When I was about 12, I went through the collecting phase. Stamps, coins, football programmes, etc. None of them lasted that long. During the stamps period, I remember a teacher, Mr Murray, a slightly deranged Scotsman, telling me that a good guide to a country’s importance was their postage stamps. Small inconsequential nations (the word ‘tinpot’ may have been used) were forever producing new sets of gaudily coloured stamps commemorating a trivial event in their history or an individual that nobody outside their borders had ever heard of. ‘Serious’ nations, like the UK, would just have the head of state on their stamps and would produce commemorative stamps on only the rarest of occasions.

This would have been about 1963, and a quick check shows that, certainly as far as the UK was concerned, he was right up to that point. In 1924, the first commemorative stamps were issued for the British Empire Exhibition. There were only a handful of commemorative issues over the next thirty years, usually to mark a royal occasion – a coronation, wedding, or jubilee.

Sadly for Mr Murray, it was about this time that the rot set in. From 1963, the Post Office started issuing commemorative stamps more and more regularly. There were four sets in 1964 (including a set marking Shakespeare’s quatercentenary) and nine in 1965 (including a set to mark the death of Winston Churchill). In 2019 there were fifteen (including Marvel Comics, The Gruffalo, and Star Wars). So far this year there have been sets for video games, James Bond, and Coronation Street. Delights to come include Rupert Bear, Sherlock, and Star Trek.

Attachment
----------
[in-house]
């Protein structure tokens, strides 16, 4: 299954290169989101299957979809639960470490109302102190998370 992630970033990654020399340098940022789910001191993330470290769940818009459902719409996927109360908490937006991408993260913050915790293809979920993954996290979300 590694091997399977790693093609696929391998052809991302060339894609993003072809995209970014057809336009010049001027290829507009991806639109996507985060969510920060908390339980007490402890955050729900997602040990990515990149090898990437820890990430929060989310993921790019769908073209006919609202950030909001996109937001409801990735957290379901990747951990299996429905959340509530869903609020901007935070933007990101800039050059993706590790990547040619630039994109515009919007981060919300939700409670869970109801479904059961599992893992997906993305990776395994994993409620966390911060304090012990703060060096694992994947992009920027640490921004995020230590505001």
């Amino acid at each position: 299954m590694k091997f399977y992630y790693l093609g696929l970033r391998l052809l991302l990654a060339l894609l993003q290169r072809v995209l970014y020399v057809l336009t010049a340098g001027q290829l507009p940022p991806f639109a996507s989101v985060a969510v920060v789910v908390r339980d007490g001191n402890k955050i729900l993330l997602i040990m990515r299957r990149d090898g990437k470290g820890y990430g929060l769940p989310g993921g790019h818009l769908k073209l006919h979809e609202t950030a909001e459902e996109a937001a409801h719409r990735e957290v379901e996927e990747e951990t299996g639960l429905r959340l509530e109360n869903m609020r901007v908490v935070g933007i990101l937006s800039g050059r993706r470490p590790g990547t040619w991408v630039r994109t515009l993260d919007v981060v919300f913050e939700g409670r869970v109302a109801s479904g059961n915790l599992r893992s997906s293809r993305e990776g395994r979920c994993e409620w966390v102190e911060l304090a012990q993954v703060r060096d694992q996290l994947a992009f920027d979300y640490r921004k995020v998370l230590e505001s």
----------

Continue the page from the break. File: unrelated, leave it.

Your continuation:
Why am I telling you this? Well, a similar trend can now be seen with the UK’s currency. In my coin-collecting phase, I briefly owned a very handsome 1860 Victorian half-crown; a hundred years later, apart from the monarch’s head, the design was still almost identical.

Now it’s been announced that the Royal Mint are producing a set of coins to honour Sir Elton John. Four of them will have a face value of £5 (but for some reason will cost £15 each). There will also be a £100 one-ounce gold coin (costing £2,320), and a £100 kilo gold coin (£68,865). Apparently it’s the latest in the Royal Mint series of ‘Music Legends’ coin sets. The first of these, which had Queen on them, came out in January. This passed me by completely, but then, ‘Queen to appear on UK coin’ is not the most eye-catching of headlines.

Queen
Elton John

Does any of this matter? Not really. Probably just a touch of indigestion.

***

When I were a lad’ (2)

I can remember a time when, on leaving the house, all you had to do was remember your keys and money. Over the years, glasses were sadly added to the list, then a phone – at which point the mnemonic KPMG became a useful reminder. Now a mask is yet another item to join the little pile on the hall table. I’ve got used to wearing mine now, and I’m getting better at putting it on without being reminded to do so by Madame.